The coalition of the anti-establishment Five Star Movement and anti-migrant the League has been high on hostile rhetoric, but it remains to be seen whether it translates into reality.
Italy succumbs to the forces of populism with voters increasingly attracted to leaders railing against the establishment.
The lifting of the ban comes three days after the 81-year-old four-times premier gave his blessing to his political ally the League to form a government without him.
Di Maio's Five Star Movement (M5S) seeks to broker a German-style "government contract" with Matteo Salvini's nationalist League party without Silvio Berlusconi, whom the M5S deems politically corrupt.
A horse-trading deal could now pave the way for discussions over who will lead the country as a Five Star Movement member was chosen as speaker of the Chamber of Deputies while a Forza Italia was voted head of the Senate.
With no faction winning a clear majority in Sunday's vote and the two rival leaders claiming victory, a hung Parliament is expected and long, fraught negotiations to form a new government lie ahead.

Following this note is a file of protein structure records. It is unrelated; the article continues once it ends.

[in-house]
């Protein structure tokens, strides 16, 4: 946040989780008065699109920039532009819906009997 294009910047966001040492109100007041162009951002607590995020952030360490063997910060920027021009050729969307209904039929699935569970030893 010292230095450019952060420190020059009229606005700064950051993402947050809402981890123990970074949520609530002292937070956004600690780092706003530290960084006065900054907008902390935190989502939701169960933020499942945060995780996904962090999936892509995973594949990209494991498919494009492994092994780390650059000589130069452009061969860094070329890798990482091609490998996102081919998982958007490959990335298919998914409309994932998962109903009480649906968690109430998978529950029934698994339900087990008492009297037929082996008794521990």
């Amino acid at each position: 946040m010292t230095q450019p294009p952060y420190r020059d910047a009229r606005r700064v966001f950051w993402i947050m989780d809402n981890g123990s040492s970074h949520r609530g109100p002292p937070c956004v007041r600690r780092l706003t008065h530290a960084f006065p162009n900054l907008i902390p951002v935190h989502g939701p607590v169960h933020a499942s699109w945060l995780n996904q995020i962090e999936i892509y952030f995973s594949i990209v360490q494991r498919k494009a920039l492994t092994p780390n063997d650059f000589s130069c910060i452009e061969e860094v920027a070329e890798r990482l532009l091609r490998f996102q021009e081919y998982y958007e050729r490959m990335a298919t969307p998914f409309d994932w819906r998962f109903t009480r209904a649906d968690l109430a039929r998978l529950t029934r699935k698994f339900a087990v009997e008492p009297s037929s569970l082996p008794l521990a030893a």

Italy's future seems uncertain as projections show that no single bloc or party has the support to win a majority in Parliament.
Pollsters predict that former prime minister Silvio Berlusconi and his far-right allies will emerge as the largest bloc in parliament, but fall short of a parliamentary majority.
Italy's rival political parties made a final bid for votes on Friday ahead of an election in which former prime minister Silvio Berlusconi is gunning for a leading role in shaping any new government.
An ancient gated extension of the city where left-leaning Italians once fought against Mussolini and Hitler has now become a breeding ground for right-wing populism.
Sunday’s result could leave Italians without a clear winner, complicating the country’s already uncertain political future.
Up to 470 Italian troops will be deployed in Niger to combat migration and the trafficking of people towards Europe, many of whom wash up on Italian shores.
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